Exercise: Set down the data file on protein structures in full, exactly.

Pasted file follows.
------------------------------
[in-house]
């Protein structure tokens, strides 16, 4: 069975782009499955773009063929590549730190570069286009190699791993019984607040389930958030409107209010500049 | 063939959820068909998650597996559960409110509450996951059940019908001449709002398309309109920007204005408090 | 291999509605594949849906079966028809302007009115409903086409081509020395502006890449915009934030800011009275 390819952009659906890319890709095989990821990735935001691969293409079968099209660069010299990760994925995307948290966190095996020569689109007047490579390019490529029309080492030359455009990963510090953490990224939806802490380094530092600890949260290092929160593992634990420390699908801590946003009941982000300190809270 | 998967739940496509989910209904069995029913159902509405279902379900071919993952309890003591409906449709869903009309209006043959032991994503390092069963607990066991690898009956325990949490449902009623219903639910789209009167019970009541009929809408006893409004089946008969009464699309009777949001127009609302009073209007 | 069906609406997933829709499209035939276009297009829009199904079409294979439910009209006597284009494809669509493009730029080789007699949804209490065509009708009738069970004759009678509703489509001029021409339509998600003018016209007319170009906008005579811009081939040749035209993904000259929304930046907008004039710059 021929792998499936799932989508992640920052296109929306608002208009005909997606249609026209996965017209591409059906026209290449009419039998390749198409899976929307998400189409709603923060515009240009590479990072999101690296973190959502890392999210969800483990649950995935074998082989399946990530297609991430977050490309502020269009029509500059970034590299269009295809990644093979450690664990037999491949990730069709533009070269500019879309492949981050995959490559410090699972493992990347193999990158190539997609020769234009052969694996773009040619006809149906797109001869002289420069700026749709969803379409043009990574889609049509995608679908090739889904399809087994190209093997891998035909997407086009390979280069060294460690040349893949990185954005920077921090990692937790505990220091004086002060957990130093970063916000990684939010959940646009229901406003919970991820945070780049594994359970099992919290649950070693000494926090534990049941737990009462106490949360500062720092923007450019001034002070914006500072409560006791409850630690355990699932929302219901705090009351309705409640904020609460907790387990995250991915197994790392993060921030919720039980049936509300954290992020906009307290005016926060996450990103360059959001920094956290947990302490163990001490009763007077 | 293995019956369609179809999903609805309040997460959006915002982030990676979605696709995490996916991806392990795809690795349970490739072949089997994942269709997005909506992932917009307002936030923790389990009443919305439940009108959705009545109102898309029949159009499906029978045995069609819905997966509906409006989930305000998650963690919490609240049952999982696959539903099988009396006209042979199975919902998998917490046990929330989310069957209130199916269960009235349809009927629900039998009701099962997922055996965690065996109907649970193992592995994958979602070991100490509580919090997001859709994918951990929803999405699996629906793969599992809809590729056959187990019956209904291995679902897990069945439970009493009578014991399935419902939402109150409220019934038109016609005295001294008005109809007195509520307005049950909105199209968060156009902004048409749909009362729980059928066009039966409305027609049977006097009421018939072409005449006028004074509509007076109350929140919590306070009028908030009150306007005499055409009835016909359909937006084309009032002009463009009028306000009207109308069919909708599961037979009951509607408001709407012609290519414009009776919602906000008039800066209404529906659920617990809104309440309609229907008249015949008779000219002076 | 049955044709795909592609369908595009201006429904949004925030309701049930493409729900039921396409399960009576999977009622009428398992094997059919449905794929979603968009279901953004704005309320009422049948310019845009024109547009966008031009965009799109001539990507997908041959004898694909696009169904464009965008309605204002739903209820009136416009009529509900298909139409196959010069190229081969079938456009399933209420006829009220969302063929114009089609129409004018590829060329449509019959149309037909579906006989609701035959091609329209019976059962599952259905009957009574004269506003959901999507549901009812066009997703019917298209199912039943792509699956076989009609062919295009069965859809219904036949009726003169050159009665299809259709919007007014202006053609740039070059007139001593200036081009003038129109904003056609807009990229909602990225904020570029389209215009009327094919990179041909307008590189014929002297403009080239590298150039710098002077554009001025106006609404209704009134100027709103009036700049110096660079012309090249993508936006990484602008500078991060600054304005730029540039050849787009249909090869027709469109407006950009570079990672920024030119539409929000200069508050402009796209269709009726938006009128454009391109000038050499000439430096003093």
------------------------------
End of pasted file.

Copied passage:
[in-house]
């Protein structure tokens, strides 16, 4: 069975782009499955773009063929590549730190570069286009190699791993019984607040389930958030409107209010500049 | 063939959820068909998650597996559960409110509450996951059940019908001449709002398309309109920007204005408090 | 291999509605594949849906079966028809302007009115409903086409081509020395502006890449915009934030800011009275 390819952009659906890319890709095989990821990735935001691969293409079968099209660069010299990760994925995307948290966190095996020569689109007047490579390019490529029309080492030359455009990963510090953490990224939806802490380094530092600890949260290092929160593992634990420390699908801590946003009941982000300190809270 | 998967739940496509989910209904069995029913159902509405279902379900071919993952309890003591409906449709869903009309209006043959032991994503390092069963607990066991690898009956325990949490449902009623219903639910789209009167019970009541009929809408006893409004089946008969009464699309009777949001127009609302009073209007 | 069906609406997933829709499209035939276009297009829009199904079409294979439910009209006597284009494809669509493009730029080789007699949804209490065509009708009738069970004759009678509703489509001029021409339509998600003018016209007319170009906008005579811009081939040749035209993904000259929304930046907008004039710059 021929792998499936799932989508992640920052296109929306608002208009005909997606249609026209996965017209591409059906026209290449009419039998390749198409899976929307998400189409709603923060515009240009590479990072999101690296973190959502890392999210969800483990649950995935074998082989399946990530297609991430977050490309502020269009029509500059970034590299269009295809990644093979450690664990037999491949990730069709533009070269500019879309492949981050995959490559410090699972493992990347193999990158190539997609020769234009052969694996773009040619006809149906797109001869002289420069700026749709969803379409043009990574889609049509995608679908090739889904399809087994190209093997891998035909997407086009390979280069060294460690040349893949990185954005920077921090990692937790505990220091004086002060957990130093970063916000990684939010959940646009229901406003919970991820945070780049594994359970099992919290649950070693000494926090534990049941737990009462106490949360500062720092923007450019001034002070914006500072409560006791409850630690355990699932929302219901705090009351309705409640904020609460907790387990995250991915197994790392993060921030919720039980049936509300954290992020906009307290005016926060996450990103360059959001920094956290947990302490163990001490009763007077 | 293995019956369609179809999903609805309040997460959006915002982030990676979605696709995490996916991806392990795809690795349970490739072949089997994942269709997005909506992932917009307002936030923790389990009443919305439940009108959705009545109102898309029949159009499906029978045995069609819905997966509906409006989930305000998650963690919490609240049952999982696959539903099988009396006209042979199975919902998998917490046990929330989310069957209130199916269960009235349809009927629900039998009701099962997922055996965690065996109907649970193992592995994958979602070991100490509580919090997001859709994918951990929803999405699996629906793969599992809809590729056959187990019956209904291995679902897990069945439970009493009578014991399935419902939402109150409220019934038109016609005295001294008005109809007195509520307005049950909105199209968060156009902004048409749909009362729980059928066009039966409305027609049977006097009421018939072409005449006028004074509509007076109350929140919590306070009028908030009150306007005499055409009835016909359909937006084309009032002009463009009028306000009207109308069919909708599961037979009951509607408001709407012609290519414009009776919602906000008039800066209404529906659920617990809104309440309609229907008249015949008779000219002076 | 049955044709795909592609369908595009201006429904949004925030309701049930493409729900039921396409399960009576999977009622009428398992094997059919449905794929979603968009279901953004704005309320009422049948310019845009024109547009966008031009965009799109001539990507997908041959004898694909696009169904464009965008309605204002739903209820009136416009009529509900298909139409196959010069190229081969079938456009399933209420006829009220969302063929114009089609129409004018590829060329449509019959149309037909579906006989609701035959091609329209019976059962599952259905009957009574004269506003959901999507549901009812066009997703019917298209199912039943792509699956076989009609062919295009069965859809219904036949009726003169050159009665299809259709919007007014202006053609740039070059007139001593200036081009003038129109904003056609807009990229909602990225904020570029389209215009009327094919990179041909307008590189014929002297403009080239590298150039710098002077554009001025106006609404209704009134100027709103009036700049110096660079012309090249993508936006990484602008500078991060600054304005730029540039050849787009249909090869027709469109407006950009570079990672920024030119539409929000200069508050402009796209269709009726938006009128454009391109000038050499000439430096003093």